jaar = year; wisseling = changing...and thus, changing of the year.
Changing, rotating, turning...crossing over? Perhaps, like at this Kinderdijk bridge.

I pray all of you have had a great jaarwisseling!

While out-n-about the last days of 2010, I loved seeing Gorinchem, our city, in the snow. While we had a tad of snow the previous year, it wasn't anything like this:

For a country that has the highest population of bikes per capita, models are everywhere.
All of these were within a block from our apartment.

A year ago I took the top photo of this art sculpture on our nearby Melkstraat (Milk Street).
Look at how it has changed with a bit of snow a year later.
You know what you get when you mix milk and snow, right? I recall friends making ice cream in the old churn when I was a wee girl, adding in fresh snow. Memories that stick like snow wads on the wall.

Our city's Stadhuis (City Hall) is where I registered a year ago to become officially part of Gorinchem by getting my equivalent of a Dutch social security number (BSN). From there I was able to start my resident-permit application for staying in Holland. This is also where Astrid and I were married on 5 February last year. Everything is now coming back full circle...with snow added, as frosting on the cake.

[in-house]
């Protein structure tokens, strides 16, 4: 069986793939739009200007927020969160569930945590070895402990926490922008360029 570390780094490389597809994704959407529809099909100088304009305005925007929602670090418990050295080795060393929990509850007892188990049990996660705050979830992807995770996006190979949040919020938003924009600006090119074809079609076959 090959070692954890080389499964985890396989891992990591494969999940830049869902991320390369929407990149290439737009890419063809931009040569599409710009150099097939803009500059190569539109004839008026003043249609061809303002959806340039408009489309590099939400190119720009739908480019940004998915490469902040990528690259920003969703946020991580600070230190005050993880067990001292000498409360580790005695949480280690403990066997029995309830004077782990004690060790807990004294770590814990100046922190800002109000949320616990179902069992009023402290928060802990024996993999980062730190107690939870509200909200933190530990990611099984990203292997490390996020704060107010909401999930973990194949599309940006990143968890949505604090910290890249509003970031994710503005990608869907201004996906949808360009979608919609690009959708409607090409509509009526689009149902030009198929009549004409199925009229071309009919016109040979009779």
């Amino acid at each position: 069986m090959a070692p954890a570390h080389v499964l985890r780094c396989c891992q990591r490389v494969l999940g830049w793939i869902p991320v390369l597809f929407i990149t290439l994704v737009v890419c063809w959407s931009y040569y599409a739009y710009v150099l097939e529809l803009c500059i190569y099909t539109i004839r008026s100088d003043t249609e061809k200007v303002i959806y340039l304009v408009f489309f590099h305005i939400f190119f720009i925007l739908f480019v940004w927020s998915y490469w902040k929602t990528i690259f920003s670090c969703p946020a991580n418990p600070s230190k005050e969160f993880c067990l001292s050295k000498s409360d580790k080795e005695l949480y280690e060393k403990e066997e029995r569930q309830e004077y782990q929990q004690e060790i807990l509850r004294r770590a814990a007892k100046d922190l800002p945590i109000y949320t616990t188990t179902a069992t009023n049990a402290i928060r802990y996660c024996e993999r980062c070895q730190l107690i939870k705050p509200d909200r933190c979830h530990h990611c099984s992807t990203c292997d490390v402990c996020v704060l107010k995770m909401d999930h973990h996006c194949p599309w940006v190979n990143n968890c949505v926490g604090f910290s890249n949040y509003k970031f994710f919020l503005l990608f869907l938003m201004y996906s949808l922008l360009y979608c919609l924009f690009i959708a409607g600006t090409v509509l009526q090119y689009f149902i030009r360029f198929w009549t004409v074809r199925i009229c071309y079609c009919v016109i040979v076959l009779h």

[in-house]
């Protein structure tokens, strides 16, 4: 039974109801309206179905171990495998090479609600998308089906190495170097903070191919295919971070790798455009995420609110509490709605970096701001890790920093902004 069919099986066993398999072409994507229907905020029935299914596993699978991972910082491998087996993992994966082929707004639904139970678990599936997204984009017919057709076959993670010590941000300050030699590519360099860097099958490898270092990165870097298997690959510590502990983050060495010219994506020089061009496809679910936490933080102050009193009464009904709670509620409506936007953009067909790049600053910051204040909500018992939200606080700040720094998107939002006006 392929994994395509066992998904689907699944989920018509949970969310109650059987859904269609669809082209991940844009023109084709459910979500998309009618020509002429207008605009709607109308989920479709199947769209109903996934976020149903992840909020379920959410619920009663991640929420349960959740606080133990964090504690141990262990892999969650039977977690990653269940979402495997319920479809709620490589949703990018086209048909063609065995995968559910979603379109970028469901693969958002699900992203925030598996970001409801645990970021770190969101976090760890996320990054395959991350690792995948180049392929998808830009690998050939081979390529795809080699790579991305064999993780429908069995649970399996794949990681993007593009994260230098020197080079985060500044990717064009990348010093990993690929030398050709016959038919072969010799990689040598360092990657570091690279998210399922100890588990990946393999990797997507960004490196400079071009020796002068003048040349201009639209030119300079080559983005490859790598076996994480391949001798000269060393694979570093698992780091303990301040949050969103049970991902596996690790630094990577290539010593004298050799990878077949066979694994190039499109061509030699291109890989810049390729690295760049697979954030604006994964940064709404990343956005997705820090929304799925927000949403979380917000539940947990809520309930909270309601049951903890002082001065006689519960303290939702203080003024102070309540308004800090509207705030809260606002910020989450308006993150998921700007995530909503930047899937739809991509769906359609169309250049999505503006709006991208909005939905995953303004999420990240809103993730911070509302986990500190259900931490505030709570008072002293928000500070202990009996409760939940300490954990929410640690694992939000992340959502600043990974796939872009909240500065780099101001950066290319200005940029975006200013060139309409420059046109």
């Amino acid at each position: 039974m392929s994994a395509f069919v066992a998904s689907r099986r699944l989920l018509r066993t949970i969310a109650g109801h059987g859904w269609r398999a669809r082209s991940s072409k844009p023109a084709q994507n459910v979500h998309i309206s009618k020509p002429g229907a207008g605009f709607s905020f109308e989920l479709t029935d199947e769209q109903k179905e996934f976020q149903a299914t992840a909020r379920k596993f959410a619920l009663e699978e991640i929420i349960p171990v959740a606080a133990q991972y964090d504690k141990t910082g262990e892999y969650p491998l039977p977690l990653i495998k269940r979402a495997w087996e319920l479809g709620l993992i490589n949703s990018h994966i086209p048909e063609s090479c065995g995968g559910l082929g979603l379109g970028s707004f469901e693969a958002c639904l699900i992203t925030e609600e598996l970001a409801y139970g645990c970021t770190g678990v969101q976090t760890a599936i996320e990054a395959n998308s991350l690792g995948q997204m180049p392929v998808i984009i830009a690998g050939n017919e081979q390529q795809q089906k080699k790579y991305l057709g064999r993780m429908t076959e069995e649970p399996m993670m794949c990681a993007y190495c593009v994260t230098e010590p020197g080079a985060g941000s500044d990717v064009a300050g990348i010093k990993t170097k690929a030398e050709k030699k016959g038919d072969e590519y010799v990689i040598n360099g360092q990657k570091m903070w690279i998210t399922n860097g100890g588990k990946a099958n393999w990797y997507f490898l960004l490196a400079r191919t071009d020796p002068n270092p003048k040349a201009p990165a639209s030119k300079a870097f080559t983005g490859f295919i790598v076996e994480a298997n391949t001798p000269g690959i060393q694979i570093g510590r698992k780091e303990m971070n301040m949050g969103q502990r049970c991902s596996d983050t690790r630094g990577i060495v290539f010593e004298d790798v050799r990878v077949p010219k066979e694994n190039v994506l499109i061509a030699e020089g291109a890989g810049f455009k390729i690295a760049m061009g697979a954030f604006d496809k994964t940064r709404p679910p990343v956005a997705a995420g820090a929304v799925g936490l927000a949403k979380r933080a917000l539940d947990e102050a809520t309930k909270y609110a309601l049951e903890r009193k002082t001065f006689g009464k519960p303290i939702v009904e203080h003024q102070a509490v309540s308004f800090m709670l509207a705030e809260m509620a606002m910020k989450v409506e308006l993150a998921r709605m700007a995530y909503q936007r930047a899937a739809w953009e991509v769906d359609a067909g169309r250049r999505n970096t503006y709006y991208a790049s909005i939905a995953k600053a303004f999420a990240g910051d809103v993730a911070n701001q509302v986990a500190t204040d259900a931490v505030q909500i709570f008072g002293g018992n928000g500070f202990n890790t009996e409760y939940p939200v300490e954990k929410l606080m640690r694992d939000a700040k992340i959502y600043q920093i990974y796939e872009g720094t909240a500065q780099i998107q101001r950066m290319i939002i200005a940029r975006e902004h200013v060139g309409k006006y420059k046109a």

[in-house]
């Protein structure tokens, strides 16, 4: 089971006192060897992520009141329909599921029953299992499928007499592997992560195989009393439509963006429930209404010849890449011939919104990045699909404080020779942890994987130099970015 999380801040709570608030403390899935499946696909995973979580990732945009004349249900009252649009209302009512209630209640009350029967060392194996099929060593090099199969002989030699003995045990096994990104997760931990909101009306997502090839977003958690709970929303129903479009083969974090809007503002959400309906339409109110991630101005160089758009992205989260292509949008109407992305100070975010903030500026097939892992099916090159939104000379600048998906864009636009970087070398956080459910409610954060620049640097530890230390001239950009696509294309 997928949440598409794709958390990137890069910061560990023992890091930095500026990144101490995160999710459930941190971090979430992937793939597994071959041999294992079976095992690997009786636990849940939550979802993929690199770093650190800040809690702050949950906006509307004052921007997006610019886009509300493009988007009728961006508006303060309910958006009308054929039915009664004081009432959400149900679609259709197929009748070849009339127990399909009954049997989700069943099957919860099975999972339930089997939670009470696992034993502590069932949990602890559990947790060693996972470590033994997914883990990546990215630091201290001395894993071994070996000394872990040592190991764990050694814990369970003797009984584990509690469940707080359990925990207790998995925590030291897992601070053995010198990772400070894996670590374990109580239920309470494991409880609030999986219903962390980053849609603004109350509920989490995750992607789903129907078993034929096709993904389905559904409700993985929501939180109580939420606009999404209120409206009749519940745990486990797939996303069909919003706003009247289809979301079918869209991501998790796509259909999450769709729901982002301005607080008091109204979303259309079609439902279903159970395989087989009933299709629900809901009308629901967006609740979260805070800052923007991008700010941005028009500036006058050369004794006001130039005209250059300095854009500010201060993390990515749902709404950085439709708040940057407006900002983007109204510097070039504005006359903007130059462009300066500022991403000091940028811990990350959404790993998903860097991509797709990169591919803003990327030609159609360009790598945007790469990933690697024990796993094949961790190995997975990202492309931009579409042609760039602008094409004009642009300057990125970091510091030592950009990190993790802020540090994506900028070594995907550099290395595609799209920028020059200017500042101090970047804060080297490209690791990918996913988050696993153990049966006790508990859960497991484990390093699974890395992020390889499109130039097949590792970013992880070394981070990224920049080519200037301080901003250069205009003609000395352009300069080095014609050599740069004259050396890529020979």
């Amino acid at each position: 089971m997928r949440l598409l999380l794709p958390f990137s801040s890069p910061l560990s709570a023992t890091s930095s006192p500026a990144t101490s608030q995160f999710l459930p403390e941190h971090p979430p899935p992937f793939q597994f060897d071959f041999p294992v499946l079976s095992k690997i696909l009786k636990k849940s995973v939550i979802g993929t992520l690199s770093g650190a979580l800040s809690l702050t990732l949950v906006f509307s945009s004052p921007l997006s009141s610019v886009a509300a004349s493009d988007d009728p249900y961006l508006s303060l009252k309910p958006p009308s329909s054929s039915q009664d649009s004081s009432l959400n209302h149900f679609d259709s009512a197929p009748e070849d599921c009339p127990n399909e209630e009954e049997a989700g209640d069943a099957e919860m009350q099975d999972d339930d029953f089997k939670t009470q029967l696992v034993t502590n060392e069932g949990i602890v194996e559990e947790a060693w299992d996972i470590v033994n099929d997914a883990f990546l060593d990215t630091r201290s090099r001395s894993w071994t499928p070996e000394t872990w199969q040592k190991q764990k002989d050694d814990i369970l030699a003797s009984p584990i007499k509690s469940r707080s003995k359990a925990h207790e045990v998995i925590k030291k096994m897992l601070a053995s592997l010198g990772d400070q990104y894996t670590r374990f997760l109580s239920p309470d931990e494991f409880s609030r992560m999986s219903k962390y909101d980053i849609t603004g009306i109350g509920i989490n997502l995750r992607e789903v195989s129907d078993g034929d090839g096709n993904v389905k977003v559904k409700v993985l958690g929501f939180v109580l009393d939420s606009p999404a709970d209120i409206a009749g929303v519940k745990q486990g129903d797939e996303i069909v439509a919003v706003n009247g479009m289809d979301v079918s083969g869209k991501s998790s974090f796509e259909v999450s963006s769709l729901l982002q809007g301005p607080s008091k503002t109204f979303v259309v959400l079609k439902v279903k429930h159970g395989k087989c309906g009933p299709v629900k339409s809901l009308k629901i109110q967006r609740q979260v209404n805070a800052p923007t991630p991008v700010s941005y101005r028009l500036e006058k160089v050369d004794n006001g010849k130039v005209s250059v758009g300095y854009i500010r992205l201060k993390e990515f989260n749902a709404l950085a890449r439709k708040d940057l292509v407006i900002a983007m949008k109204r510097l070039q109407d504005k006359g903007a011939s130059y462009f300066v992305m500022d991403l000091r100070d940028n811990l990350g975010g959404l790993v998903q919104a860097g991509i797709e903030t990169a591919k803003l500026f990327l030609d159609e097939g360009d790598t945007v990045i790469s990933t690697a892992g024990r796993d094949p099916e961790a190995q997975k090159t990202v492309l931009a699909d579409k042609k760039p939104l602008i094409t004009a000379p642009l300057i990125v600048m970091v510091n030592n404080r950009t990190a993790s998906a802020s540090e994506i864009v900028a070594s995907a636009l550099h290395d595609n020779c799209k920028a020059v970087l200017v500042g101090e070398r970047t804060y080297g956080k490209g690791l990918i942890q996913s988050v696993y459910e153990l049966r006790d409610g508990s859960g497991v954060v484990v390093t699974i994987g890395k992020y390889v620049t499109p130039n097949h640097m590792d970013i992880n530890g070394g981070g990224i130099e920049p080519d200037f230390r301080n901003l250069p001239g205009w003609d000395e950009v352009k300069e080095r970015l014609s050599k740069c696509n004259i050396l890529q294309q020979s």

Twice a month I walk back-n-forth to the bank where I take money out of my stateside account and deposit it into my Dutch account. I'm not always happy with the conversion rate (right now €1 = $1.34) but when I first came a year ago, it was horrendous, at €1 = $1.56. I just grit my teeth and bear it. I pass these willows every time and breath a bit deeper. In the total scheme of things, I have much for which to be thankful!

We did indeed bring in the New Year with our fellow senior neighbors here at our living complex. We were in bed by 1 a.m. because of getting up the next day to drive to Den Bosch for a day with The Girlfriends. As we went to get our car out of the garage, look what we saw: both self-service parking-ticket machines were boarded up. Astrid says they do that on New Year's Eve so no one will tape fireworks to them and blow them up. It so happens that New Year's Eve is the one day of the year here in Holland, during very specific hours, when both public AND private displays of fireworks can be set off. Mailbox openings are closed, anything into which a firecracker can be tossed...everything possible is secured.

What a mess! Now the clean-up begins.
As I recall from last year, it took several weeks before all the residue was gone.

Speaking of gone, after several days of above-freezing temps, all our snow is now gone. At least we had a White Christmas! But winter is not over yet. Astrid says the hardest winter days are typically the end of January and the beginning of February...even though we've seen many fresh molehills. Doesn't that mean spring will be early?

Don't you love how the whole year is now before us once again and the sky is the limit! The jaarwisseling is full of pomp and circumstance...full of promise. Let's all grab it by the tail and see where it takes us, one day at a time.

Good-Bye 2010. Hello 2011